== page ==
4. And with that in mind…a sense of wonder is a MUST. It’s so easy to get disillusioned by the fact that history is literally around every corner, but I cannot tell you how many times I’ve been biked down a little street, or sat in a café, or explored Roman Baths and it hits me: I’m in ENGLAND and my life is even better than a movie. So many world changers have been in the same places, walked down the same lane—when in Bath visiting a Fashion Museum, we realized that Jane Austen went to balls in the same building! It’s incredible to see ancient Roman ruins right next to a grocery store. It’s like, is this even real life? I’m still figuring that out.

    Remember this candy? Because I sure do.

    Remember this candy? Because I sure do.

  5. People are the real treasures. Yeah, there’s so much beauty and history, but let me tell you, I’ve met incredible people here.  So much hospitality, warmth, and genuine kindness from everyone, even just store clerks I encounter for 2 seconds.  And I absolutely love the other people on my trip. Not going to lie, I was convinced that 18 girls + 2 guys would prove disastrous but so far, so good. I’m thankful for the dynamics and love how everything has worked out, especially with my roommates. So, naturally, as an extrovert, I’m on cloud nine.

    Two of my roommates and I in Wales!

    Two of my roommates and I in Wales!

5.5. Also, people here love dogs. And I love that. Duh.

That’s all for now, but don’t you worry. I’ll write again. I always come back …

That one time I went to England.

Home. What a transient word it has been in my life. Growing up, we moved a lot and because of this, I’ve always had wanderlust for new environments to call home, even if just temporarily. Will I ever stay in a place long enough to establish roots? Of course! …After I see everything and everywhere to weigh my options. (Just kidding, I want to live in NYC.)

This summer, Dallas, Texas was my home for ten crazy weeks, the longest I had ever been away from home. Four days from now, I’m off to top that record. For the next twelve weeks, home is now a little country (“this precious stone set in the silver sea” according to one William Shakespeare) called the United Kingdom.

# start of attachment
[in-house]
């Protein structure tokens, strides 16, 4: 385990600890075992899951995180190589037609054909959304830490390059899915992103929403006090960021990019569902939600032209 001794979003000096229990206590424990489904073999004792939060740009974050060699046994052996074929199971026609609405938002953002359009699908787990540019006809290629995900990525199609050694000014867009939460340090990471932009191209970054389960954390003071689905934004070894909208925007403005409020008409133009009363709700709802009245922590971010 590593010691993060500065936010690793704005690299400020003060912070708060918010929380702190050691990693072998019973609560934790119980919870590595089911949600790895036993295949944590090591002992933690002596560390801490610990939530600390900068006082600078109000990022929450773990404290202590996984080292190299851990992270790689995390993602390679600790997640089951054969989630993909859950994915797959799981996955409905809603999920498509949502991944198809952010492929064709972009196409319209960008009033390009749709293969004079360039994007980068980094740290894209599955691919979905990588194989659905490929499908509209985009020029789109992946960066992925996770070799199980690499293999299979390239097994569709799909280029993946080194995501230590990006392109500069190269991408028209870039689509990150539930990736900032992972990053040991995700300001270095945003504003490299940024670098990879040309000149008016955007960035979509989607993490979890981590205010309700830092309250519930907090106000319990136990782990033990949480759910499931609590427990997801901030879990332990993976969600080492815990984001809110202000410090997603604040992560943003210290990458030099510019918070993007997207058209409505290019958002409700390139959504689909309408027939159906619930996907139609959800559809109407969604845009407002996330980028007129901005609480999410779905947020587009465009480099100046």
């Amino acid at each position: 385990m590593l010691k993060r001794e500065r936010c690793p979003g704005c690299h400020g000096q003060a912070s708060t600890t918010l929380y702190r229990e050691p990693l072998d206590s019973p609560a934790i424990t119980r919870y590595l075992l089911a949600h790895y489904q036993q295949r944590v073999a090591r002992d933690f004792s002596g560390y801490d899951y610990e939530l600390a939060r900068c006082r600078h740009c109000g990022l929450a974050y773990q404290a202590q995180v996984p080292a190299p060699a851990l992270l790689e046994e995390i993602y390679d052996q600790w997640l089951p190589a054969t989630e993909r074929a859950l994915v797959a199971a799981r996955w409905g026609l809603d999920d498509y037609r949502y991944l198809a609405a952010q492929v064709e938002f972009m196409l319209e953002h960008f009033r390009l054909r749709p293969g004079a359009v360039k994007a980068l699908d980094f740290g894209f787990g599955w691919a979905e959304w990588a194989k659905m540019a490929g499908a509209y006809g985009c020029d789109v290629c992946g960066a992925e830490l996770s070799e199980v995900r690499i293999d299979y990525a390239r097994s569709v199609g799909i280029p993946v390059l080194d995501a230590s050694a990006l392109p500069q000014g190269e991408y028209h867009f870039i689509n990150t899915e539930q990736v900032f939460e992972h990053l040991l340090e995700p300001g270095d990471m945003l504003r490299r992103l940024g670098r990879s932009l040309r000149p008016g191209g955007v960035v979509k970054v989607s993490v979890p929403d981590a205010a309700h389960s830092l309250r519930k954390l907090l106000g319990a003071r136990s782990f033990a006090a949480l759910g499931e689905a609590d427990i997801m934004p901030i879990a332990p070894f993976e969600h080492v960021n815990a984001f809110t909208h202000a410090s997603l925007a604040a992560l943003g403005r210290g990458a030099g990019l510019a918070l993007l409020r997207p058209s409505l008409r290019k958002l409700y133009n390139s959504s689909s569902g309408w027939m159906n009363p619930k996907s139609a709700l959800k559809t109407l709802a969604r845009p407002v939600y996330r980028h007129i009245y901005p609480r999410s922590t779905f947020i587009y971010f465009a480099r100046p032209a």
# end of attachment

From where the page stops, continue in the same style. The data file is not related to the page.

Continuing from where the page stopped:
Yeah, I’m really, really blessed. This opportunity is beyond compare and I’m humbled to participate.

While it still doesn’t seem real that I’m leaving SO soon (just ask my suitcase…), everyone else is making up for my unapparent excitement with passionate enthusiasm. But the other day, while back at home in Franklin, someone from my parent’s church asked me a question that keeps subliminally pricking my conscious:

“So, Kelsy, are you doing any missions work there?” 

When asked, I was immediately kind of annoyed.

Uh, of course I’m not. Is that mandated for international travel as a Christian? 

And please, everyone knows that my sister is the missionary one in the family (legitimately) and I’m the writer. Duh. 

But then, I started thinking. Alas, how so many problems begin that way.

Sharing the essence (love, life, redemption) of Christ is kind of our jobs…in ALL that we do. We don’t get a “time out” card that we can redeem and be off the clock for representing Christ for a day or two (or in my case, 12 weeks).